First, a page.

Two Orlando businessmen are working on creating a unique way to teach beginners how to build apps -- the hottest skill in the tech industry -- but it's a pricey venture.
So Gregg Pollack and Eric Allam turned toKickstarter.com, a site that lets people with creative ideas solicit cash from ordinary people, known as "crowdfunding," to finance their course. So far they've collected more than $110,000 in pledges in fewer than 30 days, more than double their goal.
Orlando leads the state with more than 173 Kickstarter projects, including a Marvel comic artist looking to publish a book; a crew wanting to film a zombie commercial; and dozens of singers and bands eager to record an album.
Kickstarter and similar websites, including RocketHub and Indiegogo, offer budding entrepreneurs and others interested in launching a creative product a chance to drum up funding without a venture capitalist or taking out a bank loan.
"It offers a unique way to bring projects to life," said Kickstarter spokesman Justin Kazmark. "Funding oftentimes is the most difficult part of getting a project off the ground. You can experiment without risk. If no one decides to back your project, you lose nothing."
Kazmark didn't know why Orlando has so many projects, saying only that perhaps because "many of the projects previously launched in Orlando were successful," it raised awareness.
In the case of Pollack and Allam, they needed $50,000 to start development of Try iOS, a Web-based class that teaches app development using an iPhone simulator, how-to video tutorials and rewards similar to those found on mobile games.
"We felt confident that we could use Kickstarter to fund this project because we have a lot of traction and people that respect our work," said 35-year-old Pollack, founder of Envy Labs, an Orlando-based Web-app-development company.
Since it launched in 2009, Kickstarter has raised more than $274 million for more than 28,000 projects. Its biggest crowdfunding success story is gaming startup Ouya Inc., which sought $950,000 for developing a new gaming console but instead raised $8.6 million by Aug. 8.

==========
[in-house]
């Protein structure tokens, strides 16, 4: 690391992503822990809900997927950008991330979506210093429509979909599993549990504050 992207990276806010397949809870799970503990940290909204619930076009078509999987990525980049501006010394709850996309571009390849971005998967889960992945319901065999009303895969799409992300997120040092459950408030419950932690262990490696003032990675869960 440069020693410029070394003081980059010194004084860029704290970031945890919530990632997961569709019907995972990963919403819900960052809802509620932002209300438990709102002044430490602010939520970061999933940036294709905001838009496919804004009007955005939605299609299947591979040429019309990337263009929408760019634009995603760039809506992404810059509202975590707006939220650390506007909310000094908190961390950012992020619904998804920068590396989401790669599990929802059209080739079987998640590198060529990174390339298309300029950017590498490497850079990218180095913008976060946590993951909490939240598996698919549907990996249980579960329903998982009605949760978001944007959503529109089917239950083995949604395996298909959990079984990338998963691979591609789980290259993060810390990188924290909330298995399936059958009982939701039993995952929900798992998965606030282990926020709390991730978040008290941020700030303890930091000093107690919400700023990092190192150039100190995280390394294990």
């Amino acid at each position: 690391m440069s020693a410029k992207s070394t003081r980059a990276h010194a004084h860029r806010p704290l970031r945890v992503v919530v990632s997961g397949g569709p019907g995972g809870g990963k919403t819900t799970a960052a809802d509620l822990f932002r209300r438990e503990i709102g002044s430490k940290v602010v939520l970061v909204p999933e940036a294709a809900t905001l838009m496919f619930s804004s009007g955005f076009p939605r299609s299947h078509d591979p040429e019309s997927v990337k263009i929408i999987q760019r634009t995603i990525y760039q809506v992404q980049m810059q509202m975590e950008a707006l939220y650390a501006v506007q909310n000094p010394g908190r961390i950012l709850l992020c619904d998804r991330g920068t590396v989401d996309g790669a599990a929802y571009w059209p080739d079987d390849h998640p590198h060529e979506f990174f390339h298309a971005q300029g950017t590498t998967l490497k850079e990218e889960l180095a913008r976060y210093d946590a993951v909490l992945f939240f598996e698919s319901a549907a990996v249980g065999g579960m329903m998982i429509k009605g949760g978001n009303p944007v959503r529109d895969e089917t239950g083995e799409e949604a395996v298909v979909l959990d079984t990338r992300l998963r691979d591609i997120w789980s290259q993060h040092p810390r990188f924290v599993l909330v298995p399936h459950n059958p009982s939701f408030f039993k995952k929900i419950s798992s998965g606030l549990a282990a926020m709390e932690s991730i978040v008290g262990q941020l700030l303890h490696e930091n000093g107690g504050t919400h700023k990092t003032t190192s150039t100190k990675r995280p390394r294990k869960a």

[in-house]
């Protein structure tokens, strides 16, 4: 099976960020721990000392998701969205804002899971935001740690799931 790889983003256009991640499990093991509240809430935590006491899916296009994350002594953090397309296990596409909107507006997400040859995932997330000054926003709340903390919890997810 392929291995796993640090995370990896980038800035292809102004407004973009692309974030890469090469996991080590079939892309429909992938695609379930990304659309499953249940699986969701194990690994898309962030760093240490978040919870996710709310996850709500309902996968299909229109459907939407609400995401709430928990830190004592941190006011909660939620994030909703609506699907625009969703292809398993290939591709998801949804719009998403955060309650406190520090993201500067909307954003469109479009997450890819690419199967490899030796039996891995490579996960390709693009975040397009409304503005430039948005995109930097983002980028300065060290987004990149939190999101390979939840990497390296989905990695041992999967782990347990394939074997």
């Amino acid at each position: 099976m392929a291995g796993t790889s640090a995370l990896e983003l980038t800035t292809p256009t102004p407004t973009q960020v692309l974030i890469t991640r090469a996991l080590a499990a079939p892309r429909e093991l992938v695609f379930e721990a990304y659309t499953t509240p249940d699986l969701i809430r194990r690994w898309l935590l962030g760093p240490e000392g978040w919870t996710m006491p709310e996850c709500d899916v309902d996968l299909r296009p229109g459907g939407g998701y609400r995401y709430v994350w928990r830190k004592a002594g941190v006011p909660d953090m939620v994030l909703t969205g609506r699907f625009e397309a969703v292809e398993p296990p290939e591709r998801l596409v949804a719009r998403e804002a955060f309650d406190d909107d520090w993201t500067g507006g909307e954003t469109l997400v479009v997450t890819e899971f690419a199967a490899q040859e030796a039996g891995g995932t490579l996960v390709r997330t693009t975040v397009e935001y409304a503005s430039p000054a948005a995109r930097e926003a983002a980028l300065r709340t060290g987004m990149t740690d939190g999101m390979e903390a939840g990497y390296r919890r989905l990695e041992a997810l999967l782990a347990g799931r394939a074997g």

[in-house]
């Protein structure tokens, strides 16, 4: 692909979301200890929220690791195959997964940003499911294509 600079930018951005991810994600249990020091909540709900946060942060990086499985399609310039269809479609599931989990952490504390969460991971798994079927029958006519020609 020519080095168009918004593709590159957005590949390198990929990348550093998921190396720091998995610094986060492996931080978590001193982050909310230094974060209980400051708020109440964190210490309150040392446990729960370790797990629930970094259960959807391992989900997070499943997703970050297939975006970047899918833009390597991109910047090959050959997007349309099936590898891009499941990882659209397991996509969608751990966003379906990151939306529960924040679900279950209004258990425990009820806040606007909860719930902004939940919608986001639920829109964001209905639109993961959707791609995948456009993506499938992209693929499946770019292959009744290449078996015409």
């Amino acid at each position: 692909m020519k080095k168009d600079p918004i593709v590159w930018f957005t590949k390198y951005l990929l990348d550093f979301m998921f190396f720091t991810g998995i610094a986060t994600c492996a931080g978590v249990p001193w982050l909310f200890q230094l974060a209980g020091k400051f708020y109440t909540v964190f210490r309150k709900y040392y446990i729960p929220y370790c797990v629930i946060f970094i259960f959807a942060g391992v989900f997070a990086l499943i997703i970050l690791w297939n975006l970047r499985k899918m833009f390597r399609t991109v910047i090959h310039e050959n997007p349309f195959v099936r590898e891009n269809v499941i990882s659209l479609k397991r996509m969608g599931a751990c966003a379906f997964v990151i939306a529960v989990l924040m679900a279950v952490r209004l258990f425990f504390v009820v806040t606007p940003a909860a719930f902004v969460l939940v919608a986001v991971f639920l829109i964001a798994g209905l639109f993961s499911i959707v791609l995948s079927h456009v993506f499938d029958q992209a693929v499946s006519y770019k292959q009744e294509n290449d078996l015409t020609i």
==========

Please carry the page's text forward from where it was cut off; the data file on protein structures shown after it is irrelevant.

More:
The website charges nothing to launch a campaign, but it does take a 5 percent cut from the funds raised by successful projects. Thus it collected $425,000 from Ouya. Amazon, which processes the payments, takes a 3 percent to 5 percent scoop, too.
If the project doesn't meet its goal in the specified time, the investors and creators are not charged.
The project creators produce a video to promote their product and offer incentives, free products or services to their lay investors as a way to generate more pledges. As for Try iOS, they paid a crew from Full Sail University $500 to help them film the video.
In the near future, a new law will allow those who invest to have a stake in the company itself.
Those who pledged $25 will get permanent access to the course once it launches. Higher monetary pledges receive special patches, T-shirts or a one-on-one session with a developer, among other bonuses.
Because these are considered sales, some project creators might owe taxes on the funds raised on Kickstarter.
But not all Kickstarter projects are expensive to finance, and many also never meet their goal.
Jannette Matos of Orlando's Baldwin Park, is asking for $5,000 to build 20 to 25 wooden boxes around Orlando as part of the Little Free Library movement. Matos said people can drop books that made a difference in their lives into the box and exchange them for free. Donors are encouraged to include a note in the book explaining why it's special to them.
Though she has raised just more than $1,100 from 21 backers and has 14 days to meet her deadline, she's not sour about the experience with crowdfunding.
"Even if I don't get the funding, this has been successful in many ways," said the 47-year-old Spanish-language interpreter. "I've met so many amazing people through this Kickstarter project, and it's opened a lot of doors for me."
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